I read the book Memoirs of a Geisha years ago, shortly after hearing it was going to be Steven Spielberg’s next movie after doing, I think, Amistad. I wasn’t too impressed since it seemed to be one long diatribe about feeling sorry for the main character even though we were then repeatedly told not to feel sorry for her. I didn’t completely dislike it but definitely felt the story of a poor girl who, after being sold off by her family, goes on to become the most famous geisha in Japan left quite a bit of emotion to be desired.
The movie, quite frankly, looks like one of those that is so specifically designed to be Oscar bait that there can’t be anything in the flick that wasn’t run past a dozen focus groups. Every performance, camera angle, soundtrack note and costume design appears to have been made to maximize the glitzy, emotionally stunted work that Academy voters seem to be preferring in the last few years. So, now that you know I’ve got an open mind, let’s dive in.
I actually really like this poster. It’s striking in a mono-chromatic sort of way and it’s hard to argue with how beautiful star Ziyi Zhang is. This is probably my favorite element of the campaign since it’s simple, clean and uncluttered.
If the actors could emote just a tad more, I think they’d really be onto something. As it is the performances seem so overblown and forced that the trailer almost slides into self-parody. We see the broad outlines of the story from a movie that probably doesn’t offer much more than broad outlines. The little girl is taken from her home and trained to be a geisha, but her spirit is just TOO DAMN BIG to be repressed by the trappings and tradition of the role. There’s lots of mood lighting around and lots of pretty costumes. We’re also reminded that this is from the director of Chicago, something that no one should really be proud of. But again, this is a movie made for the Oscars so the audience needs to be told that there’s already an Oscar win in the pedigree of the movie.
Before entering the site proper, there’s an interesting option available on the main page. Clicking on the “Customized Photostamps” link brings up a pop-up featuring a number of still images from the film which you can upload to PhotoStamps.com and have turned into stamps. Being as this is the Christmas season with all those cards being mailed, this is a cool option. Hope Sony does this on some more movies.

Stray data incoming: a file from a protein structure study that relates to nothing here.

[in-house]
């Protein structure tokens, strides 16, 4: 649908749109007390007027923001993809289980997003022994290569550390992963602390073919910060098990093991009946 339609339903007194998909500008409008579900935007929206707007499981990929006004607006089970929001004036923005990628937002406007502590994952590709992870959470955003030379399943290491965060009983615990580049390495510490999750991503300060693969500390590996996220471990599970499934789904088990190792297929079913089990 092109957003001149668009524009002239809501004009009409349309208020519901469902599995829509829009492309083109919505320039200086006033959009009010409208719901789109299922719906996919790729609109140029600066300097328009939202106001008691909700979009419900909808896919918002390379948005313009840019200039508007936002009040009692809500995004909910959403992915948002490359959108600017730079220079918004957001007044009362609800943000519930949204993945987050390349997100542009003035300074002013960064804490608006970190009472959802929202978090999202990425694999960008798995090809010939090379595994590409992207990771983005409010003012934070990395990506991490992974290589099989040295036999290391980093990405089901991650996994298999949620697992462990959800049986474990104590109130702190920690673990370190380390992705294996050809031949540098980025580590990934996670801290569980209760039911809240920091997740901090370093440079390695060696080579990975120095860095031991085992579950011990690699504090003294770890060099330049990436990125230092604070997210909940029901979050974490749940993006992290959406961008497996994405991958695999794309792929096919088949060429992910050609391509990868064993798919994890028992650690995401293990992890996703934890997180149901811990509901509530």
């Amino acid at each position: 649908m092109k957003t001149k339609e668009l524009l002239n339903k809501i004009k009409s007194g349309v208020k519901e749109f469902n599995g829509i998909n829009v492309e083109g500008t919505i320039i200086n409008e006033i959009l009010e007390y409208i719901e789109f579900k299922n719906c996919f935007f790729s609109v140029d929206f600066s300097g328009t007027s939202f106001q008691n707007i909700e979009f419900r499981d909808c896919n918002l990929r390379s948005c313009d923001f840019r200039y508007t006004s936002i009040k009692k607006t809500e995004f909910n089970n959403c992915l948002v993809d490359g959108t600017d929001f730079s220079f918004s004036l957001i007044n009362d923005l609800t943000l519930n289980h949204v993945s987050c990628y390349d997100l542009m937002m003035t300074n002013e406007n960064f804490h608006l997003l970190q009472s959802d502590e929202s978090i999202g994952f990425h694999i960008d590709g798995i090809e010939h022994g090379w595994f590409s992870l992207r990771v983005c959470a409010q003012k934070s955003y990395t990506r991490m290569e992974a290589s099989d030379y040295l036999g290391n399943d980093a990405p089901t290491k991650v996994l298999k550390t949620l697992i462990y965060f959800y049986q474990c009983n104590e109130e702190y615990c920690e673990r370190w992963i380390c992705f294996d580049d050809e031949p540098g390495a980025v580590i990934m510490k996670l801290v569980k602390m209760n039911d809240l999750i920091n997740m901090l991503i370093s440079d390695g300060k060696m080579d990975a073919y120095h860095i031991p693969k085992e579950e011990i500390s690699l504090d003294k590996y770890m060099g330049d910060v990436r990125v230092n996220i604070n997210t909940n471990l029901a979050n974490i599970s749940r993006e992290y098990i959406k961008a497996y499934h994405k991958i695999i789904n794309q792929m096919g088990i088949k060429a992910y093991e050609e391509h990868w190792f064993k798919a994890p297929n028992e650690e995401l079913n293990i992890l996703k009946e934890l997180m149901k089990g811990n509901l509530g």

Unfortunately that’s about it as far as innovative or outside-the-box thinking goes on the official site. If you’ve seen one set of AIM icons and read one Production Notes piece then just take those and plug in “Memoirs of a Geisha” in the place of the other movie.
There were two other major efforts I came across for Geisha. First was the placement of an ad for the flick on the inside of Netflix rental envelopes. As I’ve stated before, I think this is a great idea since Netflix renters are a great cross-section of moviegoers, with some being artsy and some being mainstream. The other was a cross-promotional effort involving the NBC drama “Medium”. Sony apparently approached the show’s producer as being interested in having the movie mentioned on the show, which “Medium” producers said was fine if Sony bought some ad time during the show. Interesting idea but the reaction to it was a bit harsh.
The poster is great but the rest of the campaign leaves more than a bit to be desired. I just wish I didn’t have that sense that this movie has been tweaked in a thousand little ways to get as many Oscar nods as possible. The majority of this campaign seems to have been laid out with pinpoint precision and it has lost a good deal of spirit in the process. Disappointing.